being left

Posted: June 11, 2010 by leftsock in fiction

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In the beginning he was nameless.

He was not even a he, really — not an individual but part of a greater whole. A matched pair. They were so similar it was hard to tell them apart. They travelled together through puddles and snow, through mud and grass, and when the lazy hot summer days would roll around they’d nestle together in the cool of the house, biding their time.

“We’re cut from the same cloth,” they’d say to each other with secret smiles. The shirts upstairs would roll their eyes but it didn’t matter.

There were, of course, brief moments of separation, times when they’d lose each other in the crowd. Then he’d hold his breath, keeping the air wrapped up tight inside as if he’d unravel in her absence. When the hand of God reunited them, they’d cling together in a tight ball, his skin on hers.

One day mid-winter they turned to each other, restless. “Let’s go partying!” they exclaimed. There were only a few places to go out in the area, and they’d exhausted The Basket, so they agreed upon The Machine, a dark, exclusive hang-out that ran regular lock-ins.

They almost didn’t make it in. The venue was packed, thrumming with excitement. The doors locked. The walls began to shake, the drinks to flow. They swayed back and forth with the crush of the crowd and stretched out, dancing.

That’s when it happened. A shirt shoved rudely between them, heading for the other side, and they were torn apart. He looked round and round. There! Was that her? By the time he’d made his way over, she was nowhere to be seen. Again, turning, searching — nothing. The rough-housing crowd that had seemed so benign was now an insurmountable obstacle, strangling him.

He pushed his way to the side and leaned against the wall to catch his breath, his head spinning, his limbs heavy with drink. The wall was soap-slippery; he slid down the side, through a crack in the wall to a hidden room underneath where it was dark and lonely. He lifted his head groggily, stared upwards but could not see the exit. He was trapped.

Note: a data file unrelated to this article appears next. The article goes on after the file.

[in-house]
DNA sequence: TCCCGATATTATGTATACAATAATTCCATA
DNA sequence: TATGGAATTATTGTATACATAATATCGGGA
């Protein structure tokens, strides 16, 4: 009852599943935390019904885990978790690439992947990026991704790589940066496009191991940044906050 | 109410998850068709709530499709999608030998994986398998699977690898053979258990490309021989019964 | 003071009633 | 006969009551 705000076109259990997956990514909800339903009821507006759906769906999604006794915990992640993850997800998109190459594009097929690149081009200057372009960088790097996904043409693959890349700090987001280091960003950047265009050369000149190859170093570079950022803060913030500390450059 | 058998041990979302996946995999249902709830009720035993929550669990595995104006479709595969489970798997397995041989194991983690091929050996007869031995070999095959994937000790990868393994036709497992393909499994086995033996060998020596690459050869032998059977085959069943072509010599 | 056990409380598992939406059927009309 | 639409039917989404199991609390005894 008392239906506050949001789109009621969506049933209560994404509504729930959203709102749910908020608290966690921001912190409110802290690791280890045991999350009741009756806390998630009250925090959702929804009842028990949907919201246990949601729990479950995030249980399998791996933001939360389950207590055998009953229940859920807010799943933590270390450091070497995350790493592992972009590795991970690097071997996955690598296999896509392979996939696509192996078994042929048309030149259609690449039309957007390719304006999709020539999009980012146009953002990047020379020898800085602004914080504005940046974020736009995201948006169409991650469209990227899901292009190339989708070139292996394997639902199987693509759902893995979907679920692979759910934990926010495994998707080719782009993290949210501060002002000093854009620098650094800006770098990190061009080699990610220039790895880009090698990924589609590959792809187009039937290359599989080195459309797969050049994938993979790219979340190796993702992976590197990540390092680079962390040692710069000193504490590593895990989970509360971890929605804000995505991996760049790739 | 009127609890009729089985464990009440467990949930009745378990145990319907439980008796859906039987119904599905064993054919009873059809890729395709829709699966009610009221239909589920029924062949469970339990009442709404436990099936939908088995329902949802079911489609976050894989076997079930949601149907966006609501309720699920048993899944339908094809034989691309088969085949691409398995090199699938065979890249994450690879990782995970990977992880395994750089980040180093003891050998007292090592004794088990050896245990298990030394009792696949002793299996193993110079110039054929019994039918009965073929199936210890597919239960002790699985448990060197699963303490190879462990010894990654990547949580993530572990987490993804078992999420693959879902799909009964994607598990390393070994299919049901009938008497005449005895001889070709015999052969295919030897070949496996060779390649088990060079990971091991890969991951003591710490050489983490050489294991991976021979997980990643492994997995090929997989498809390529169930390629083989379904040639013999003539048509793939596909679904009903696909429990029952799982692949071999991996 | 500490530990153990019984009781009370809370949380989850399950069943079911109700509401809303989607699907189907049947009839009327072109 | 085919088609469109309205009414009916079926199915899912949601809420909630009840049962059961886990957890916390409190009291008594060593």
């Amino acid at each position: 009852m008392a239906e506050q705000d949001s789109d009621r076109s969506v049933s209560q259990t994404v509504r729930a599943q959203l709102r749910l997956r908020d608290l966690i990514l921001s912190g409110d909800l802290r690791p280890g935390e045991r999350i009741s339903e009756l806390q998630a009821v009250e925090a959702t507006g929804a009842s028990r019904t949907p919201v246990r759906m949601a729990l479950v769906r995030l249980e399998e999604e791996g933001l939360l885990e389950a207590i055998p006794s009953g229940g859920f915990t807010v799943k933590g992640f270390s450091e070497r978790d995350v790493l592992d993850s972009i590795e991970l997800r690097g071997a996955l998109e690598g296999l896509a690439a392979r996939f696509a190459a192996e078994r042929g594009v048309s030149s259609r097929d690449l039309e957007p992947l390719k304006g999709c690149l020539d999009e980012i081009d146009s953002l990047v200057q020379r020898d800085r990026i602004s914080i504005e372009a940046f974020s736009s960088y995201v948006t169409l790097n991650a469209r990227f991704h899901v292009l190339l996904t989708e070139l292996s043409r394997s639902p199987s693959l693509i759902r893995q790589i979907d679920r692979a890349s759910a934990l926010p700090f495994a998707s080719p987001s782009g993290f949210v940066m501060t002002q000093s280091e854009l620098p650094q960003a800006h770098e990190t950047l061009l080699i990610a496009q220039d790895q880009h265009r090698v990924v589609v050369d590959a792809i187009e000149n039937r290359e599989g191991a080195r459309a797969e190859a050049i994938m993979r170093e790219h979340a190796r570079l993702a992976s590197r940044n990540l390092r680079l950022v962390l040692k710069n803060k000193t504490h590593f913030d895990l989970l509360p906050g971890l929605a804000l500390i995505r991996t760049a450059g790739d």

“Hello? Anyone here?” Without the echo of her voice, his words sounded flat. “Hello? I need help!” But no one could hear him over the throbbing of the drum. He was alone, half of what he used to be. Incomplete.

Don’t panic, he thought. When the party finished someone would find him, and they’d be reunited. They’d nestle together in bed and laugh at his fears.

Finally the doors unlocked. The Machine began to empty. He called out for help. She’d be waiting just outside, growing anxious, eyes fixed on the door in the way people waited for their luggage, their heart leaping every time only to sink back down in disappointment. He called out again. The sounds were growing dimmer, the passing rustle of the crowd softer and softer still.

Then it was silent. A few minutes passed before he realized only he was Left.

A story about a left sock.

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Comments
  1. awww! poor little left sock.
    I loved the Machine nightclub and the rolling out of the sock/laundry universe :-)

  2. “A little nonsense now and then, is relished by the wisest men.”

    This is wonderful, funny, creative, well thought through, and just plain whimsical. Just what one needs to read from time to time to maintain contact with the “inner goof”.

    Well, at least mine. Keeps me grounded.

    Thanks for letting mine squee with delight. Much appreciated!

    • leftsock says:

      Thanks for this comment! I’m glad you enjoyed it. I always think I am not that good at whimsical, and then pieces like this come out…

  3. Rebecca says:

    Aww what a cute story! I think my children would enjoy it too…

  4. I thought you did a great job with the descriptions and made it easy for the reader to visualize your imaginings.
    I’m a HUGE fan of the silly and whimsical. I enjoyed this very much.
    Welcome to fridayflash!
    :0)

    • leftsock says:

      Thank you! The descriptions were the hardest part — hard to convey a washing machine without saying what it actually is? Heh.

  5. pablo abstar says:

    brilliant

  6. Laurita says:

    I loved this! It was silly (I love silly) and so well woven (pardon the pun). Top notch debut.

  7. Aidan Fritz says:

    Amusing little tale. I’ll have to double-check the washer to make sure I’m not breaking up any couples. :) Welcome to #fridayflash

  8. Oh yes I do so love the laundry genre. You had me grinning from beginning to end with this, thank you.

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